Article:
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In Porto Alegre, the unemployed Ciro has a dull life in a simple apartment with a nameless stray dog that he had found on the streets. Ciro is supported by his parents and works every now and then in translation of Russian. When he meets the aspiring actress Marcela, who dreams on traveling to other places, they immediately fall in love for each other. However, Marcela has a lymphoma and travels for a treatment, and alone Marcelo becomes depressed and returns to his parents home.Written by
Claudio Carvalho, Rio de Janeiro, Brazil
"Cão Sem Dono" ("Stray Dog") is the nearest thing resembling a blog that you may see in a movie format. We follow "stray dog" Ciro (scrawny, scruffy Júlio Andrade), a lonely, depressed, boozing, struggling translator whose nihilistic dull life is turned upside down when he meets lively struggling model Marcela (gummy-smiling Tainá Müller), until she's diagnosed with a disease that forces Ciro to realize the urgency of his feelings for her, and also to face his relationship with his parents and his own nameless stray dog (much healthier-looking than Ciro himself).
Most of the film takes place in a bare, shabby flat where the couple make love and avoid talking about their feelings or the past or the future. But "Stray Dog" is a far cry from "Last Tango in Paris": it's a portrait of a Brazilian middle-class 20-something urban generation that failed to make the transition from adolescence into adulthood, marked by emotional, political and philosophical numbness and lack of goals. It's based on the novella by 27 year-old Daniel Galera, who started his career as --you guessed it -- a blog writer. The movie feels just like reading most blogs you find on the net: confessional, self-centered and disillusioned.
"Stray Dog" is just 82 minutes long, though it feels like 120. Not just for the repetitiveness of the scenes and situations, but also because we're stuck with a main character so numb and depressed we wish he were into amphetamines instead of booze and pot. The film becomes a little more lively every time anyone else is on the screen (especially the dog), though most of the actors are asked to perform in a "real-life" key (overlapping banal dialog, mumbling, poor improvising) that makes them little interesting. Fortunately, there are two or three good quotes in prose and poetry (by Sergio Faraco, among others) to momentarily save our ears from the dominant triviality. Most annoying is the film's denouement: a happy ending here was SO uncalled for and SO dissonant with the film's overall mood that director Beto Brant's solution is to do it quickly -- it's the most contrived, unsatisfying, unconvincing happy (or any) ending in recent times and a particular letdown considering Brant's former films (his previous films had quite stunning finales).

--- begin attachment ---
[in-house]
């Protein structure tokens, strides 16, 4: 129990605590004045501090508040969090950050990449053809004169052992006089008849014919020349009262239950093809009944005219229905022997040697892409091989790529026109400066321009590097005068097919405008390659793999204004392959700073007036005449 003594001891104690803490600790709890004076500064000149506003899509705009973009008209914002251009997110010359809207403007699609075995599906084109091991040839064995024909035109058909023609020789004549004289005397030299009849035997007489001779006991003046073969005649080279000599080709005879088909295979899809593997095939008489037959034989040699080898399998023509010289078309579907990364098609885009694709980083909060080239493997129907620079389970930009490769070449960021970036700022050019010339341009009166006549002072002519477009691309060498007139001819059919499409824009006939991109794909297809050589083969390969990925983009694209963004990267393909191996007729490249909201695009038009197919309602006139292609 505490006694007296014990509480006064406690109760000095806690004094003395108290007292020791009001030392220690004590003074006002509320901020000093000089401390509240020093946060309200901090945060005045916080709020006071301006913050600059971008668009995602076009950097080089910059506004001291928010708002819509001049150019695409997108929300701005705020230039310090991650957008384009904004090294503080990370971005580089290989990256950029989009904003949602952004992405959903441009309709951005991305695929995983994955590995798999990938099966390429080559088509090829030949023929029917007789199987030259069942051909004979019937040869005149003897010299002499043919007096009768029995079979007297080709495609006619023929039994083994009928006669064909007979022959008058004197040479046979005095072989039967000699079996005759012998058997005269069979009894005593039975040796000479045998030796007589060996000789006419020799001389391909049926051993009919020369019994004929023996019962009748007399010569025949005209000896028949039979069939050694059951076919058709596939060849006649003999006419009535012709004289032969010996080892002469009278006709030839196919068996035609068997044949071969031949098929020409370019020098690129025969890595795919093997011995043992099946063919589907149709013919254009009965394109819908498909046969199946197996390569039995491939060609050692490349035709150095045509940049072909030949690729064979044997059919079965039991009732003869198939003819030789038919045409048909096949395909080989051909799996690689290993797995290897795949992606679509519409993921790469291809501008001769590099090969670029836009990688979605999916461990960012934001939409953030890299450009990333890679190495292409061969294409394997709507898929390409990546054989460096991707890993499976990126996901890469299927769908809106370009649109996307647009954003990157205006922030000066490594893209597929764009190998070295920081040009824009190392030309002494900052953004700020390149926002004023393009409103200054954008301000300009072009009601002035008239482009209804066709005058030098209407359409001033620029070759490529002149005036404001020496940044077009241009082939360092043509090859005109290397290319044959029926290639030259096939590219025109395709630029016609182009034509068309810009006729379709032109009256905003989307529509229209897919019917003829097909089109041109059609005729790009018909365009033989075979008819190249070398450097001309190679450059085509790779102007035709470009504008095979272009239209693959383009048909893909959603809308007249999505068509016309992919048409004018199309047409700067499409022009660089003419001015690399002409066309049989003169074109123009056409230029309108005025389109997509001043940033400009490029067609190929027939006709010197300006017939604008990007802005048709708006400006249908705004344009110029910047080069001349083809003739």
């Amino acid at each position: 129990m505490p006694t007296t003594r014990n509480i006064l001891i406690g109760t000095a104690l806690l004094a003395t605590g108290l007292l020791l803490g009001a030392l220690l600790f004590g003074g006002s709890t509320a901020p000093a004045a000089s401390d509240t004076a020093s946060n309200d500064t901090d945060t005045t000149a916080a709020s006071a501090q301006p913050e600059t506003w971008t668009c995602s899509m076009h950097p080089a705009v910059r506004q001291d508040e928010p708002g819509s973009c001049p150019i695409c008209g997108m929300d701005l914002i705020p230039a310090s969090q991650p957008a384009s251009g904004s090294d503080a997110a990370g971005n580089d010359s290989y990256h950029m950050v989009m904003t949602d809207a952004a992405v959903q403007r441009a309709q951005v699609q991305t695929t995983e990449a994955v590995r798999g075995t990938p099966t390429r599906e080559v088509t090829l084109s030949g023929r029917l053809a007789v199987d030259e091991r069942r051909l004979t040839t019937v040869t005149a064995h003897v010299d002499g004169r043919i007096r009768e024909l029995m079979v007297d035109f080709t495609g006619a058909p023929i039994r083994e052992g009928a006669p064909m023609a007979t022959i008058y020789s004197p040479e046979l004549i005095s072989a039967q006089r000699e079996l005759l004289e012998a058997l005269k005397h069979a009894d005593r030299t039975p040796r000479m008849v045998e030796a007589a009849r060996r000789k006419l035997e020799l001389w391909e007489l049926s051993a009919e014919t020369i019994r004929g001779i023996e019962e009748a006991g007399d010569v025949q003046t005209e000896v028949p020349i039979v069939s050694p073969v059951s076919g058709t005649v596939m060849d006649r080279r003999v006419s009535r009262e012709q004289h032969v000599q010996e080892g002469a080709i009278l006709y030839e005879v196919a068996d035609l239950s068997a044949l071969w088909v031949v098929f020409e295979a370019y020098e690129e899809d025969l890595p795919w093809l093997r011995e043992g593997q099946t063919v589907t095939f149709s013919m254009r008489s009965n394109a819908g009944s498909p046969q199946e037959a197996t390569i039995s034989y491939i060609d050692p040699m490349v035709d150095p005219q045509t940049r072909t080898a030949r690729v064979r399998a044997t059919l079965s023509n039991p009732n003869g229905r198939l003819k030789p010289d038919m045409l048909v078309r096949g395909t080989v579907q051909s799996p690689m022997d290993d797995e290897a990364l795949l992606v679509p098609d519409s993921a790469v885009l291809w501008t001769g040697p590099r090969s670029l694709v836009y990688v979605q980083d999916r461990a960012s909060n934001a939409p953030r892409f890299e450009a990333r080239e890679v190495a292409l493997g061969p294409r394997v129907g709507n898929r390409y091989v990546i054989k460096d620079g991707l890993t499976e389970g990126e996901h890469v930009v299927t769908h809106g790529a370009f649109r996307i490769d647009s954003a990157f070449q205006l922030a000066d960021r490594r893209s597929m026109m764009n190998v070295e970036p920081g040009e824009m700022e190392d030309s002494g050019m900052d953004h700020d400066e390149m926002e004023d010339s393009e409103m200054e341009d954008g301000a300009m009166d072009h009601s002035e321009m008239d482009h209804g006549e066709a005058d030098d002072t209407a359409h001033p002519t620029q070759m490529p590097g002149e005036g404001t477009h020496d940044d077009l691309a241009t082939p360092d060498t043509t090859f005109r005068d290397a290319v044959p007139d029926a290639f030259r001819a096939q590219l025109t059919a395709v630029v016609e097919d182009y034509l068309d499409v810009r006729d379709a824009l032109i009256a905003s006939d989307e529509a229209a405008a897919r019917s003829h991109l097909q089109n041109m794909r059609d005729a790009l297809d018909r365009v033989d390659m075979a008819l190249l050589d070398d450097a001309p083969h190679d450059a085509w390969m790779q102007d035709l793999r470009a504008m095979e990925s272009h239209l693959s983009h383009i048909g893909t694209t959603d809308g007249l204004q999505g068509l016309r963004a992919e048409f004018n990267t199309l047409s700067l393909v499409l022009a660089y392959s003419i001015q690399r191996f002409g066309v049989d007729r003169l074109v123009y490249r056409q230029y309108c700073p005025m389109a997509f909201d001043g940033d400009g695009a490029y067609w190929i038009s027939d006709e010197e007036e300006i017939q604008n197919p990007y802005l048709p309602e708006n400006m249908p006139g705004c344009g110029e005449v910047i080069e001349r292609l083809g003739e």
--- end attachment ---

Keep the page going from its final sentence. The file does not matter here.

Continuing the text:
Brant's choices continue to astound many of his followers: his first three films ("O Matador", "Ação entre Amigos", "O Invasor") showed he possessed exciting wit, technique and rhythm, with a gift for taut story-telling that's very rare in Brazilian film-making. With his later "Crime Delicado", he chose to experiment with literary and theatrical textures, and though the film never really caught fire, his visual solutions still glowed. With "Cão sem Dono", Brant's talents seem completely wasted: he dives into a petty-poetry, amateur-looking, visually and aurally boring, "love's-the-cure" film that we might expect from an inexperienced 20-something filmmaker (Brant is 42).
Anyway, this film has won a number of awards, and may attract romantic, poetic-natured adolescents and young adults. Tainá Müller's beauty is a definite plus here (though her awful singing is a major turn-off) counterbalancing the fact that we have to endure the sight of Júlio Andrade's scrawny, corpse-like body wearing nothing but drab briefs through most of the film.
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